The Simpsons (1989– )
6.1/10
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18 user

That '90s Show 

Homer and Marge tell the kids about their life in the early 1990s before they were born, when Marge was enrolled in Springfield College and Homer was the lead singer of a grunge rock band

Director:

Mark Kirkland

Writers:

Matt Groening (created by), James L. Brooks (developed by) | 4 more credits »
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Photos

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Cast

Episode cast overview:
Dan Castellaneta ... Homer Simpson / Grampa Simpson / Barney Gumble / Krusty the Clown (voice)
Julie Kavner ... Marge Simpson (voice)
Nancy Cartwright ... Bart Simpson (voice)
Yeardley Smith ... Lisa Simpson (voice)
Hank Azaria ... Kirk Van Houten / Carl / Lou / Comic Book Guy / Prof. Stefan August / Gas Man / Marvin Cobain / Moe Szyslak (voice)
Harry Shearer ... Lenny / Various Students (voice)
Kurt Loder ... Himself (voice)
'Weird Al' Yankovic ... Himself (voice)
Pamela Hayden ... Buxom Coed (voice)
Tress MacNeille ... Fan #1 (voice)
Karl Wiedergott Karl Wiedergott ... Various (voice)
Michael Dees Michael Dees ... Additional vocals (voice)
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Storyline

Homer and Marge tell the kids about their life in the early 1990s before they were born, when Marge was enrolled in Springfield College and Homer was the lead singer of a grunge rock band

Plot Summary | Plot Synopsis

Genres:

Animation | Comedy

Certificate:

TV-14 | See all certifications »

Parents Guide:

View content advisory »
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Details

Country:

USA

Language:

English

Release Date:

27 January 2008 (USA) See more »

Filming Locations:

USA

Company Credits

Show more on IMDbPro »

Technical Specs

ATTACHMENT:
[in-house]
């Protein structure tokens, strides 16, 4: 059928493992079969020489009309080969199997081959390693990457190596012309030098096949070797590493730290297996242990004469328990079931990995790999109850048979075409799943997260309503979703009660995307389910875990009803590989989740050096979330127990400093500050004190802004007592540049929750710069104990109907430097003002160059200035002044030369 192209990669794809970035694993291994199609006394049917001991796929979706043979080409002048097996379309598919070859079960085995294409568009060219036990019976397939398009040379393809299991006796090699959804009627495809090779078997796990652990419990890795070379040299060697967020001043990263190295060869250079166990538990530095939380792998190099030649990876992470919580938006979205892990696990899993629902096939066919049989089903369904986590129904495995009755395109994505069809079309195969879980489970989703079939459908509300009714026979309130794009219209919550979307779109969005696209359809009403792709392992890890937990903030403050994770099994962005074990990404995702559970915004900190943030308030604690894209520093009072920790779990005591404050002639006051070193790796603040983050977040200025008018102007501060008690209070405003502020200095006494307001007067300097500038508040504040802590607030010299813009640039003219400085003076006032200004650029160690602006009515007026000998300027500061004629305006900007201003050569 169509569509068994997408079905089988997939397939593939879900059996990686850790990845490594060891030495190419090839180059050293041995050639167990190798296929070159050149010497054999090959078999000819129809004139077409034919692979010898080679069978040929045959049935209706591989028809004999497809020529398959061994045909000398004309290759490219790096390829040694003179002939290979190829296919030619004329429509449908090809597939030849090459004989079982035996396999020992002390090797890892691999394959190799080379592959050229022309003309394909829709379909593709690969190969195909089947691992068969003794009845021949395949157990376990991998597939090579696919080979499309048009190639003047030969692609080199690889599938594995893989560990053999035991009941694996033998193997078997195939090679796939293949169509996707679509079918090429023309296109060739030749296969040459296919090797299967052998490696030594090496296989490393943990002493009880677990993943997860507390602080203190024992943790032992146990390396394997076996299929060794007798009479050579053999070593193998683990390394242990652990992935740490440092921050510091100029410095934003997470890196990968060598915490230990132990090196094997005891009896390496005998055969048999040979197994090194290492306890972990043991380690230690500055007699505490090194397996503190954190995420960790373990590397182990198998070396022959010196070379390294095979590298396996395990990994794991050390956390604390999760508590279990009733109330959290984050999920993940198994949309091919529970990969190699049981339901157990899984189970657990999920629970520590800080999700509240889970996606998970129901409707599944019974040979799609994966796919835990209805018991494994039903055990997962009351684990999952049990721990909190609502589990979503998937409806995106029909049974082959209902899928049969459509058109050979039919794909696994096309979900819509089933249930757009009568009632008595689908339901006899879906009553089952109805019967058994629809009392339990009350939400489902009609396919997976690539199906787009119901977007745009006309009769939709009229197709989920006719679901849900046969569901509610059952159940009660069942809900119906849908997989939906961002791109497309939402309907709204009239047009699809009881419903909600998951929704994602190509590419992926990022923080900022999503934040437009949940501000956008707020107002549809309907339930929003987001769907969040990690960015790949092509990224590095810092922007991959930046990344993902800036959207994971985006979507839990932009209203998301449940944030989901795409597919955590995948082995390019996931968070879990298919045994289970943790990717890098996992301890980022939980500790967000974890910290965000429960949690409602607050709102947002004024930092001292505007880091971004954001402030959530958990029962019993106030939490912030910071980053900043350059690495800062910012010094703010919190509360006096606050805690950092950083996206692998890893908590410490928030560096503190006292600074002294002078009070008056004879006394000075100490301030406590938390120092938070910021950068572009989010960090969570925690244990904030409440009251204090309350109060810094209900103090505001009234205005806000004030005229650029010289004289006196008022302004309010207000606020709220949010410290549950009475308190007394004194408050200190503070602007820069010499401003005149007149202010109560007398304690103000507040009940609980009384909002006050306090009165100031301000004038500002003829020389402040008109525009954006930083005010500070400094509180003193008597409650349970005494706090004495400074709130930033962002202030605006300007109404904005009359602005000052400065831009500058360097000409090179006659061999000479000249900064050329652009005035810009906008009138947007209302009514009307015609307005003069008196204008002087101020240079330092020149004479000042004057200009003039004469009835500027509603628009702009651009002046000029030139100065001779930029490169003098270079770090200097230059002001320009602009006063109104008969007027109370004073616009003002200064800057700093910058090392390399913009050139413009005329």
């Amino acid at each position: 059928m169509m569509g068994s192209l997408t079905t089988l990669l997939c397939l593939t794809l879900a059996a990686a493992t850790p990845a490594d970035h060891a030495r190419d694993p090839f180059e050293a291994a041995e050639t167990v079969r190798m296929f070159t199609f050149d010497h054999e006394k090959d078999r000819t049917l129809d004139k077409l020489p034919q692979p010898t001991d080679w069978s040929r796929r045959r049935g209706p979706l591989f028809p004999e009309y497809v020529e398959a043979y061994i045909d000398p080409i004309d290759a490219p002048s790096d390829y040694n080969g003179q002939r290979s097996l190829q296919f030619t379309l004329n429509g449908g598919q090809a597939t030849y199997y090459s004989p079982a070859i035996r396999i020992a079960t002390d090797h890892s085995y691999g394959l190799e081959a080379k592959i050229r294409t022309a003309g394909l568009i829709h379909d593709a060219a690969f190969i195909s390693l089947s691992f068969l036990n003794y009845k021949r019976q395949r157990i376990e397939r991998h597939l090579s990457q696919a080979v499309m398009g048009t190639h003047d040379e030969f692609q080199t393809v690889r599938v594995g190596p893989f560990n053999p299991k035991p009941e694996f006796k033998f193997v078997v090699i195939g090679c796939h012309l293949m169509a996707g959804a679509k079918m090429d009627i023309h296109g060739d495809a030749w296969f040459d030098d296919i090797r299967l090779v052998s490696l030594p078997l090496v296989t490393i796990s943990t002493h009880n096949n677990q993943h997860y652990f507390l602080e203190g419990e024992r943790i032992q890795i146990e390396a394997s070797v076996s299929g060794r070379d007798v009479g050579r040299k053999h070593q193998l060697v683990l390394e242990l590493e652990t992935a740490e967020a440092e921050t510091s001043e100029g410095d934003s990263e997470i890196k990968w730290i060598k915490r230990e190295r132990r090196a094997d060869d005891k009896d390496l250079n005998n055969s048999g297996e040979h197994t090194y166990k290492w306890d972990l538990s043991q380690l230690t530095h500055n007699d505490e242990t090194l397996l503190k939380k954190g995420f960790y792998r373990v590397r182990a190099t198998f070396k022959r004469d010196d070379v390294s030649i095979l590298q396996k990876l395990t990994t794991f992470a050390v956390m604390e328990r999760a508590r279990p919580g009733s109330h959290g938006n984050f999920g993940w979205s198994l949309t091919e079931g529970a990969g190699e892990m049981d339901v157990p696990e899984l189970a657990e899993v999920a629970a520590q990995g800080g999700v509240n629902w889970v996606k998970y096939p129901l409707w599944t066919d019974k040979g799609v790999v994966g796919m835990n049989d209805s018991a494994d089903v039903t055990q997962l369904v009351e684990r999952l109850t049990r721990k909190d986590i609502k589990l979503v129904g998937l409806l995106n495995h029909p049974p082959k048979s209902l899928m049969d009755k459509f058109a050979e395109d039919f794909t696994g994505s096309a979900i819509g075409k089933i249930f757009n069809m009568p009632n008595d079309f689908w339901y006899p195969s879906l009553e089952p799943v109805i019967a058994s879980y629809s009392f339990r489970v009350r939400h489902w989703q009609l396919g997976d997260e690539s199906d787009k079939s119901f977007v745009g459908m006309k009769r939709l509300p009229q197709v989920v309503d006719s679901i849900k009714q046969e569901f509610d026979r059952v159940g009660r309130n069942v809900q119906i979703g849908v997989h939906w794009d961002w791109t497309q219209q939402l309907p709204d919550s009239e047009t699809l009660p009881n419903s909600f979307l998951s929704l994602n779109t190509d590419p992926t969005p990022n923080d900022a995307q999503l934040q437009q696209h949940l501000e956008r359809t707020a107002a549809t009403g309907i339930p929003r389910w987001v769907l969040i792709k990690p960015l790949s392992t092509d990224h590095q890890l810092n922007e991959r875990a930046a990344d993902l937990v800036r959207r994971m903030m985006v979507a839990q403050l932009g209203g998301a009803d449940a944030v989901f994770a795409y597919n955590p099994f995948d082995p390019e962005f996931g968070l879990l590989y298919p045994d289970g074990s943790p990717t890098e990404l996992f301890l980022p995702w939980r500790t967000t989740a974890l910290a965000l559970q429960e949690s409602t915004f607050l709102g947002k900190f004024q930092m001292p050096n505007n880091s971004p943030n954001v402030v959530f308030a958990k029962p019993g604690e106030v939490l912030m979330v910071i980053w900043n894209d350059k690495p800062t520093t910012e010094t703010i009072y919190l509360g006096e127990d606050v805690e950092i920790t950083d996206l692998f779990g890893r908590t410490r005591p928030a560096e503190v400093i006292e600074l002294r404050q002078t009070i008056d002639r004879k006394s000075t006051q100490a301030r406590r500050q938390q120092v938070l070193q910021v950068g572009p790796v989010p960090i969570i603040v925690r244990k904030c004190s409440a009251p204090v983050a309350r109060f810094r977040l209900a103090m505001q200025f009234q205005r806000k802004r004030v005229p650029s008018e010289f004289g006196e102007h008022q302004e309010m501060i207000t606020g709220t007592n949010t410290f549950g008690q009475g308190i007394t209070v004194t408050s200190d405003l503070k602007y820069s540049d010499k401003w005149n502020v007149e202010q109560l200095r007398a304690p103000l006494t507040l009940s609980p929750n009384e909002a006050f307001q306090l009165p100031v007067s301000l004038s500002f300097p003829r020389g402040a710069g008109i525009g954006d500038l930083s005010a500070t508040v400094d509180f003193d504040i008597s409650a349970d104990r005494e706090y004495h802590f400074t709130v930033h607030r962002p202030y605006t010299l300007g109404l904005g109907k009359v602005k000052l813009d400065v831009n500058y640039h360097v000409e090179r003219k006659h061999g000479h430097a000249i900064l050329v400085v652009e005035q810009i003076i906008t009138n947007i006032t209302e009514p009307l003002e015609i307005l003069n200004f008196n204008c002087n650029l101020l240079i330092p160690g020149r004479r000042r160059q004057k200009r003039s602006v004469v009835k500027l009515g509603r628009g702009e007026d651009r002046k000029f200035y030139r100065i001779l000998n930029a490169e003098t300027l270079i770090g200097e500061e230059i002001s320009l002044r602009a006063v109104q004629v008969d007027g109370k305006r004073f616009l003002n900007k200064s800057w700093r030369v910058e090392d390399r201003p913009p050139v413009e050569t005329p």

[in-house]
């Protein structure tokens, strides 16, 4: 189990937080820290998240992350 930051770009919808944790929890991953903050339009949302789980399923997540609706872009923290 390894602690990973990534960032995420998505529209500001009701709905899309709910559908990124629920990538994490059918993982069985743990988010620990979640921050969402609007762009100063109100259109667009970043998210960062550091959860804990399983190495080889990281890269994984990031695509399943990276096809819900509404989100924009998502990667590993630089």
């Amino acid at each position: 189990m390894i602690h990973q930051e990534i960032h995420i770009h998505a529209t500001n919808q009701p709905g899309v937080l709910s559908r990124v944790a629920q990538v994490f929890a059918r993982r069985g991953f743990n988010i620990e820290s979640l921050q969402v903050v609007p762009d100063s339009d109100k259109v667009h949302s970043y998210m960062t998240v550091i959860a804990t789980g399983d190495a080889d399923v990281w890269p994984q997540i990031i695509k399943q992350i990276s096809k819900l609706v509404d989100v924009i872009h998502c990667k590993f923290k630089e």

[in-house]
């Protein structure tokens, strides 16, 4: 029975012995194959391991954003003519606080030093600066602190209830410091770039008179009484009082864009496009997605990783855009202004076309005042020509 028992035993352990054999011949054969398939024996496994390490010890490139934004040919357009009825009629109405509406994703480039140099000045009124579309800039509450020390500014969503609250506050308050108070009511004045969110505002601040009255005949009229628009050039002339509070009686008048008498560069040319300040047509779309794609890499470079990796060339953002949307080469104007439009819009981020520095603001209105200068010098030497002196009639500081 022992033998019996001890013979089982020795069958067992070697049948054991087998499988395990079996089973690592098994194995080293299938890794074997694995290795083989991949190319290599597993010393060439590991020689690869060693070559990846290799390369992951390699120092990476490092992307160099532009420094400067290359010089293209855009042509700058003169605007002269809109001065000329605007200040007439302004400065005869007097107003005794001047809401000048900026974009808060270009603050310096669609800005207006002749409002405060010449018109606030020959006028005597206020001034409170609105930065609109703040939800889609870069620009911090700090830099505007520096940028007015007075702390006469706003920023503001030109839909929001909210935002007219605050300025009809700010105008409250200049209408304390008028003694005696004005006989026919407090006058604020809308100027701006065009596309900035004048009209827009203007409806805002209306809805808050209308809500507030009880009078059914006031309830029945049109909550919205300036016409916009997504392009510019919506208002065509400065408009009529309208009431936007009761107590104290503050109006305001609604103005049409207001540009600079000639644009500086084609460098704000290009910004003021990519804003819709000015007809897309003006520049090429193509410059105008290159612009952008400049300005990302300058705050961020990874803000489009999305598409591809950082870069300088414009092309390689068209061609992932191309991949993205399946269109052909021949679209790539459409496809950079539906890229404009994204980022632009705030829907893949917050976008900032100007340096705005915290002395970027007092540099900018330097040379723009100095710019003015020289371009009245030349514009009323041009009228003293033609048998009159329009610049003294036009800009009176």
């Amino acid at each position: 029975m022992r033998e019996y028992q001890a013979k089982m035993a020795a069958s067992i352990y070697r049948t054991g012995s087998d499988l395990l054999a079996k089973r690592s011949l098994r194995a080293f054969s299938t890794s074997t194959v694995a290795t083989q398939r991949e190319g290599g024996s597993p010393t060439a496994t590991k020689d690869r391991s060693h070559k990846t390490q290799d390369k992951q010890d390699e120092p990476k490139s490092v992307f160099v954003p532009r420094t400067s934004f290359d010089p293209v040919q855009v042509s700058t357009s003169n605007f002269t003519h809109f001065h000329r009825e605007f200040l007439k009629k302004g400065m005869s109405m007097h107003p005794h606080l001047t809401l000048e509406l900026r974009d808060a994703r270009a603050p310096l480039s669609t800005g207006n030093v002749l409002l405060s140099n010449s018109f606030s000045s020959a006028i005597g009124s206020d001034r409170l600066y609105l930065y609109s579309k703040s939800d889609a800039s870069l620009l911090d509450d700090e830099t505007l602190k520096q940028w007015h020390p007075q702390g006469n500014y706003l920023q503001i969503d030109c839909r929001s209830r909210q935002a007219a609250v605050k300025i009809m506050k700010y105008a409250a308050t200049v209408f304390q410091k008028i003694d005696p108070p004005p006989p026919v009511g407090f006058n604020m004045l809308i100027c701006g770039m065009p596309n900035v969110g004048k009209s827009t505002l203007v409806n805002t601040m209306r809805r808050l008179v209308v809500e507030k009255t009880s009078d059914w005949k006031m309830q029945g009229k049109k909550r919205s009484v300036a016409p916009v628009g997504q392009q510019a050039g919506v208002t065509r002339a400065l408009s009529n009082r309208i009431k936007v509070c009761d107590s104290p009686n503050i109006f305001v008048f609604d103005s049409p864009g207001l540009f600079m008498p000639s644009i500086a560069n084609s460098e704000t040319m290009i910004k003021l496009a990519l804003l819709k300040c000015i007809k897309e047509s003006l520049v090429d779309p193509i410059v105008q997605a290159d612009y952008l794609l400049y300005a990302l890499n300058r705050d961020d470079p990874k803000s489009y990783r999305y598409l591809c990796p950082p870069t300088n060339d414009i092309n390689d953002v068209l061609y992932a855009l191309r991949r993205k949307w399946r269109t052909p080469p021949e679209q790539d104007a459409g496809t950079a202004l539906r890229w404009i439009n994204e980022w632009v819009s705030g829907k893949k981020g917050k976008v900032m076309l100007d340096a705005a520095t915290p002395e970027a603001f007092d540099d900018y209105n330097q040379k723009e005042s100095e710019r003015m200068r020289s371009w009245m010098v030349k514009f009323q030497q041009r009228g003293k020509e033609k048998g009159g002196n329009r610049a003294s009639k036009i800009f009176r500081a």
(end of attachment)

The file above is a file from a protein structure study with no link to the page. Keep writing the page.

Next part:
Runtime:

Sound Mix:

Dolby | Dolby SR (seasons 3-19)

Color:

Color

Aspect Ratio:

1.33 : 1
See full technical specs »
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Did You Know?

Trivia

Upon release, this was panned by both critics and lifelong fans of the show for contradicting the continuity and history of the show, with the canon already establishing that Homer and Marge graduated in the mid '70s and Bart, Lisa and Maggie being born in the early '80s, but this episode changes it to have Homer and Marge grow up in the '90s and remain childless. See more »

Goofs

When Bart and Lisa are in the living room talking to Homer and Marge, there is a drawer above a shelf with a book in it. The shot then cuts to Homer and Marge. When it cuts back to Bart and Lisa, the book is gone. See more »

Quotes

Comic Book Guy: ...And that is why Lord of the Rings can never be filmed.
See more »

Connections

References That '70s Show (1998) See more »

Soundtracks

Seinfeld Theme
(uncredited)
Composed by Jonathan Wolff
See more »

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User Reviews

 
This Episode is to The Simpsons What Archie Bunker's Place was to All in the Family
4 November 2009 | by ANDREWEHUNTSee all my reviews

This episode is clear evidence that The Simpsons - once the very best show on television - has way overstayed its welcome. Everything about it was awful. The gags fell flat; Homer as a grunge rocker (with a far bushier mop on his head than he ever had in the 1960s or 1970s) was mind-numbingly unfunny; the band Sadgasm was a stupid "spoof" of grunge; the use of the Verve's Bittersweet Symphony puts the action in 1997, a year when some of the best Simpsons episodes were actually made; the character Professor August adds nothing to the show and the subplot involving Marge attending university was pointless. Clearly, The Simpsons has been on television too long. Either it needs to go off the air or it needs fresh writers who can bring back the show's edgy 90s humor. Watching this episode reminds me of the bad old days when we were subjected to some of those later Happy Days episodes or reruns of Archie Bunker's Place or the final season of The Love Boat. Some critics were upset by the fact that "That 90's Show" more or less subverted the entire Simpson family history time line. For example, the episode invalidates just about all of the flashback episodes, including the classic "Homer's Barbershop Quartet," which was set in 1985 and showed Bart as a little kid. But this is not what offended me about the episode. It was tired. It lacked creativity. It didn't even have as much edge as your typical Suite Life of Zack and Cody episode. What a sad assessment of a show that in its heyday used to excite TV viewers so much with its splendid subversive humor.


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